Connection Was Reset Issue

I am having an issue with several different websites loading fully or partially, and then an error page saying "connection was reset" being thrown. In addition, I have issues playing media content, such as Youtube videos, as the page loads for an eternity. Some details:

Windows 8.1
Browsers: Firefox/Chrome - Switching doesn't solve this
Router: D-Link Wireless N Model DIR 601

Further details: Ive tried resetting my machine, doing a factory reset on my router, switching the DNS to Google's public DNS server, clearing my cache/temporary files, and disabling my anti-virus software. The ONLY solution I've found is to hardwire my machine to the router. I'm sure this points to my PC wireless internet settings in some way, but I don't know what I should mess with specifically.


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2 browsers, same thing

hardwired works, wifi has problems. Hmm....

Check internet settings, especially security settings, in windows, since that affects all browsers.

make sure your router is assigning the same DHCP as seen in your computer when on wifi. Run ipconfig in a command box to see what the computer claims as IP assigned, then check the browser program in the router to be sure it also matches.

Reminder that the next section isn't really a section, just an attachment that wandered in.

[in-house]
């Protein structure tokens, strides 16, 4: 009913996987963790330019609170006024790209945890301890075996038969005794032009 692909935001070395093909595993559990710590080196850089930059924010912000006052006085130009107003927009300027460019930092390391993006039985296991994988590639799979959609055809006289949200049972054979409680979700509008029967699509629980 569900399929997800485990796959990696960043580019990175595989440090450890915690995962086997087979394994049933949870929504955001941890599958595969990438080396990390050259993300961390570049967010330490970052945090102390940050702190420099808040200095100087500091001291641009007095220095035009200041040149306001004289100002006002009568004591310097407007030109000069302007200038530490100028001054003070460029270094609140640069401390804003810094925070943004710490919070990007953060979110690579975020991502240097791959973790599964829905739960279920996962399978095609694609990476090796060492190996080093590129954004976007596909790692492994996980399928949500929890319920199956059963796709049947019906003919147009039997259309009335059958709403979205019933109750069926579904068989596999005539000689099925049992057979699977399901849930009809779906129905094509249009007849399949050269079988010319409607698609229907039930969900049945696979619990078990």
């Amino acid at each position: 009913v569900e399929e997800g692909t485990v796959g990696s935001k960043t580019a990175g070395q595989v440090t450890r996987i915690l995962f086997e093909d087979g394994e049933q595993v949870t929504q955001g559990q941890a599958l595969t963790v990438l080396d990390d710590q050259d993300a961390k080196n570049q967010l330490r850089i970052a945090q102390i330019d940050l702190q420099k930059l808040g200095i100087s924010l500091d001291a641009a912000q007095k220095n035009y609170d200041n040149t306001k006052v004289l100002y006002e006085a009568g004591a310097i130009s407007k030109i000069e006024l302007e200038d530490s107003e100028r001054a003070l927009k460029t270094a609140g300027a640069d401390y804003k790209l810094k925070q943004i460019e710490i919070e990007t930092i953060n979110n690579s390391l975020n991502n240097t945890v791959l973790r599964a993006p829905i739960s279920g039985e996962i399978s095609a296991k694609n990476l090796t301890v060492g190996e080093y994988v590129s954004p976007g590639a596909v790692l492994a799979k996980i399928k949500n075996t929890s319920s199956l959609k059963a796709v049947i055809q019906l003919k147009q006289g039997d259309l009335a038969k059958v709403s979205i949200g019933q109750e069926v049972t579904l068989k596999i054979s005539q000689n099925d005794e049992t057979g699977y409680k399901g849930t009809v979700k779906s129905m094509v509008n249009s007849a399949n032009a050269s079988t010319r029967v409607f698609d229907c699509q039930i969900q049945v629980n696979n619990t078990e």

Check the wifi broadcast strength, it might be set too low. Also consider the wifi part of the router device has burned it's antenna or some associated part with it, so hardwired works, but wifi won't. You can check that by using another router.

In Firefox you can go to about:config and set a longer wait time for pages to load. put timeout in the search, look for http settings.

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Issue Resolved

Found the Solution:

The issue was with the router, specifically the firewall settings.

For this model of router, there is an option under Advanced > Firewall Settings > Enable SPI.

Description: "SPI ("stateful packet inspection" also known as "dynamic packet filtering") helps to prevent cyberattacks by tracking more state per session. It validates that the traffic passing through that session conforms to the protocol. When the protocol is TCP, SPI checks that packet sequence numbers are within the valid range for the session, discarding those packets that do not have valid sequence numbers.

Whether SPI is enabled or not, the router always tracks TCP connection states and ensures that each TCP packet's flags are valid for the current state."

Disabling this lead to the immediate resolution to my problem.

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I'll have to remember that one

It's a new one on me. Haven't seen nor heard of it before. Must be fairly new.

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